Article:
Geo Week News

May 3, 2024

RIEGL and Mach9 Discuss The Impact of AI Feature Extraction on Mobile Mapping Workflows

A recent webinar discussed RIEGL's hardware and Mach9’s software advancements in mobile mapping data capture and downstream workflows for AI-based feature extraction.
Image via RIEGL & Mach9

A recent joint webinar from RIEGL and Mach9 discussed advancements in mobile mapping in terms of hardware and software. Viewers were also given a preview of Mach9’s soon-to-be-released Digital Surveyor software for automating geospatial production and feature extraction from mobile mapping data.

The future of mobile mapping

Mobile mapping advancements can be measured in both improvements in the field and the office. New systems that use a different approach to capture data in the field and hardware updates are examples of collection advancements. Module additions and the integration of AI algorithms are examples of software advancements that are used in the office.

Image via RIEGL & Mach9

Advancement  can also mean taking a step back, for example, to lower the barrier of entry for mobile mapping. Lower-cost lidar systems are now available for mapping-grade projects aimed at mostly GIS feature extraction of road assets that typically have lower accuracy requirements than survey-grade projects. Such lower-accuracy projects can open doors for lower-cost lidar systems to be deployed. Examples of such lower-cost mobile laser scanning systems are RIEGL’s VMY-1 and VMY-2. These are available in multiple configurations for different projects, including hybrid UAV configurations enabling two-way integration. 

Ladybug6 integration

Because cameras do a better job at identifying assets than just laser data alone, a camera is crucial for asset extraction. As the market is pushing for higher MP cameras to be integrated with lidar systems, RIEGL has made several updates to its camera systems that are integrated with its mobile laser scanning systems, including the integration of the Ladybug6 panorama camera and the RIEGL 24 MP camera. The Ladybug6 is a 72 MP panorama camera that works with RIEGL's both VMY, VMQ-1HA, and VMX-2HA systems.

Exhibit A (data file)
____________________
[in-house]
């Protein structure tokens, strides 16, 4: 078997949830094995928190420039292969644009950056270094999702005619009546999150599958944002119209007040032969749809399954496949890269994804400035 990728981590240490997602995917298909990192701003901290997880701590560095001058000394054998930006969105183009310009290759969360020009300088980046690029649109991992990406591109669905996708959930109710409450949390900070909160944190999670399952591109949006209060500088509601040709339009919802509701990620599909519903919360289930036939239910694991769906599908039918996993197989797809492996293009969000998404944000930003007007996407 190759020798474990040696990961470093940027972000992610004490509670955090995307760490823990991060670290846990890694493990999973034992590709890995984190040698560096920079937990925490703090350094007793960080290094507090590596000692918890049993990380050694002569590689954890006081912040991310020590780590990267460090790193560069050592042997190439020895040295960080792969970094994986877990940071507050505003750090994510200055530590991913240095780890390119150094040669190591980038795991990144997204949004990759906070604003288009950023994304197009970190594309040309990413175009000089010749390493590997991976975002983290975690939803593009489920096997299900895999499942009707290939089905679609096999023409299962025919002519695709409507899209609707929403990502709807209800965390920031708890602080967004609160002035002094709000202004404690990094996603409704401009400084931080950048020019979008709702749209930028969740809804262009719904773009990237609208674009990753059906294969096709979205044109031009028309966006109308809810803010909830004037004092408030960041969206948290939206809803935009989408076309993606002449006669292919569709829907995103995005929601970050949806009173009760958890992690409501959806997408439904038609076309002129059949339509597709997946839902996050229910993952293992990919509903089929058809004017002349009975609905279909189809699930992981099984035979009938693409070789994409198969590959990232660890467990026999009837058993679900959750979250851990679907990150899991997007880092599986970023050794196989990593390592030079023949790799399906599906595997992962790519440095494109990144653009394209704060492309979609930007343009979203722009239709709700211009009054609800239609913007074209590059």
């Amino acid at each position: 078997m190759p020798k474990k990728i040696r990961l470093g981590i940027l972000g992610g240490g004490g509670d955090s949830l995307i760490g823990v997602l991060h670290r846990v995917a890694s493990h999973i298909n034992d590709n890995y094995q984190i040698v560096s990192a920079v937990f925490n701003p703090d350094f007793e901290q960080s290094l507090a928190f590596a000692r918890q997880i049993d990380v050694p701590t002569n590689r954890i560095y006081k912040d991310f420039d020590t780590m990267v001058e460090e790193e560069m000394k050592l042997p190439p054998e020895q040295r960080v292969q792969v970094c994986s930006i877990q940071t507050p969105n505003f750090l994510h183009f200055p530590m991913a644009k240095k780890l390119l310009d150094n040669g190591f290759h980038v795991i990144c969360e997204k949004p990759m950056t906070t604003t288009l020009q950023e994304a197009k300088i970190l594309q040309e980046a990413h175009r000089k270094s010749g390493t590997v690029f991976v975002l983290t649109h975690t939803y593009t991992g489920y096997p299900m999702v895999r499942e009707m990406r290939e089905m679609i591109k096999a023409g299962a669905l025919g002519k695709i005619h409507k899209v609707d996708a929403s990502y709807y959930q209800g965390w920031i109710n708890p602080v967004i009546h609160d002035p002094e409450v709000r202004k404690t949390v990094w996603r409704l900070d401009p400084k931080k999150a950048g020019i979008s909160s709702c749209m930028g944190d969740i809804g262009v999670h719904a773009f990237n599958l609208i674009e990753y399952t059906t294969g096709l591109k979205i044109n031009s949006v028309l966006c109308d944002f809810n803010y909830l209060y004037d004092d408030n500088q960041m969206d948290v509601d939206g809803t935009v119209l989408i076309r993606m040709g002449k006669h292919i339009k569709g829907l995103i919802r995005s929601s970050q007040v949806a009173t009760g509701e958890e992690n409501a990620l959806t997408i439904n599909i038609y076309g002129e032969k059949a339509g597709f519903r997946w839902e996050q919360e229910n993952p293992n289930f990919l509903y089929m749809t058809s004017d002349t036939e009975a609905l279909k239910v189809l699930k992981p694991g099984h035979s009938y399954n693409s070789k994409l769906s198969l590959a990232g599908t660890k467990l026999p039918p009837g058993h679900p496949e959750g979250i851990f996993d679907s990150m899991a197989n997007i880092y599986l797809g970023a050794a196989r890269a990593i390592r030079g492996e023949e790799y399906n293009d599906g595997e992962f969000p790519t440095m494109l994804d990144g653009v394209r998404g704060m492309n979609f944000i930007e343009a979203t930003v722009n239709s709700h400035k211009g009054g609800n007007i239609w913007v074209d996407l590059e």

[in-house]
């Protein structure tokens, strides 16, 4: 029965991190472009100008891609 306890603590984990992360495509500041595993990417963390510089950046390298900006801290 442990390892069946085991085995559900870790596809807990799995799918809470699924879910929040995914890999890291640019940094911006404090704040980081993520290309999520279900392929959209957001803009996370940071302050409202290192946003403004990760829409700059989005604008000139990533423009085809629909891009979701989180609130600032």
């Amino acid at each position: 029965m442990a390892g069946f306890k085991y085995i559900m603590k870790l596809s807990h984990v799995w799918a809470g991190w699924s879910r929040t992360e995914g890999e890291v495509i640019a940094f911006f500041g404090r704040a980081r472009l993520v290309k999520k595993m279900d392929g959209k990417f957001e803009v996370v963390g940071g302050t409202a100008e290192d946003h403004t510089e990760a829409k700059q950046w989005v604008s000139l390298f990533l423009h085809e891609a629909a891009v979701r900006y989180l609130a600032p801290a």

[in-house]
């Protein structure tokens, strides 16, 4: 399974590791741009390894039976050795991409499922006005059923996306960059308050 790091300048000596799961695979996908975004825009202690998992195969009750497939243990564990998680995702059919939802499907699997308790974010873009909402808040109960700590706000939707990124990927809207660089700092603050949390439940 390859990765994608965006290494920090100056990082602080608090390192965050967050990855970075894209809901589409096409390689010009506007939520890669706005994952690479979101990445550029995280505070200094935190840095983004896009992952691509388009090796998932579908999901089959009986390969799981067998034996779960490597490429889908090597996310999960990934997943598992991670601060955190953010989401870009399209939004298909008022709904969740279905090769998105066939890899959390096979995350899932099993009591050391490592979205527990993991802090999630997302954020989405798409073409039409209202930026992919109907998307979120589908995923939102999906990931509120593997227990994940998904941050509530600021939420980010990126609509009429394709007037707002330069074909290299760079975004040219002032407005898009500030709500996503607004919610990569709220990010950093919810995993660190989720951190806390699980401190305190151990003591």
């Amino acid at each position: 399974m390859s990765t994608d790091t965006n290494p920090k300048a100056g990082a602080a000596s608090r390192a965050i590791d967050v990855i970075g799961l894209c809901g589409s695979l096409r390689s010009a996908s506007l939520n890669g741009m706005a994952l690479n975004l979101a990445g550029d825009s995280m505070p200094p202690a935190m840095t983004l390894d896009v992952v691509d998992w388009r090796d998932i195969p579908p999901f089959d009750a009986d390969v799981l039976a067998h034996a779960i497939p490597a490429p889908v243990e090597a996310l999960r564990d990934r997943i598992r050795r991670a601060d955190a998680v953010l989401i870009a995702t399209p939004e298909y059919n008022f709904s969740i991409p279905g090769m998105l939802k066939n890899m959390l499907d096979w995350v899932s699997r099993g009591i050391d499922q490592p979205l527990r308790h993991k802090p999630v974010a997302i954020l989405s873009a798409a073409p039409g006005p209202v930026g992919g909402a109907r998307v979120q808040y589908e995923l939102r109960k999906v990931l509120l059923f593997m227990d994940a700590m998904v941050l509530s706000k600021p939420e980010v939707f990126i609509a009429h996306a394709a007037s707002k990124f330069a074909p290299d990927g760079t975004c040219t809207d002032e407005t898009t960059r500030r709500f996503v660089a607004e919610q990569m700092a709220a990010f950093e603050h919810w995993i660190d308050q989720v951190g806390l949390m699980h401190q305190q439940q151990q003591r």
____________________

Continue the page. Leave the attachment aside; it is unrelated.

RiPROCESS is RIEGL’s software package for kinematic lidar data processing and is designed for managing, processing, analyzing, and visualizing data acquired with different laser scanning systems. A new feature in RiPROCESS enables publishing precisely stitched high-resolution orthophotos of the pavement surface, resulting in rectangular tiles with a user-defined tile size.

Image via RIEGL & Mach9

Extracting features with Mach9’s Digital Surveyor

After capturing mobile mapping data with RIEGL’s RiACQUIRE software, and processing and editing it with RiPROCESS, Mach9’s Digital Surveyor performs the feature extraction. Although data is collected faster than ever before, data processing and extraction have taken a lot of time. Mach9 wants to help partners make extraction nearly as fast as data collection.

Mach9’s Digital Surveyor software consists of three major components: 

  • An AI feature extraction tool for automated asset extraction from 3D data;
  • QA/QC tools to validate and edit AI-generated workflows;
  • Workflow integration with existing CAD and GIS tools.

The demo included a dataset containing 7,590 assets that were automatically extracted in 11 hours and 42 minutes. These were collected during a 108 miles mobile mapping trajectory. The 3D assets were extracted automatically by the software, after which quality assessment takes place. The imagery shows screencaps from the live demo, showing a 3D point cloud, extracted features, and related camera imagery. Using opacity, it is possible to blend the point cloud data with the camera data to get a better view of the scene.

Next, the resulting AI-generated maps can be delivered into CAD and GIS software. Mach9 provides customizable leveling and schemas to do this. A menu inside the software provides different export data formats for downstream use. The list of features that Digital Surveyor can extract includes light poles, utility poles, pedestrian crossing signals, traffic lights, pedestals, signage, sign structures, cabinets, hydrants, ballards, manholes, and a growing list of linear and object features. 

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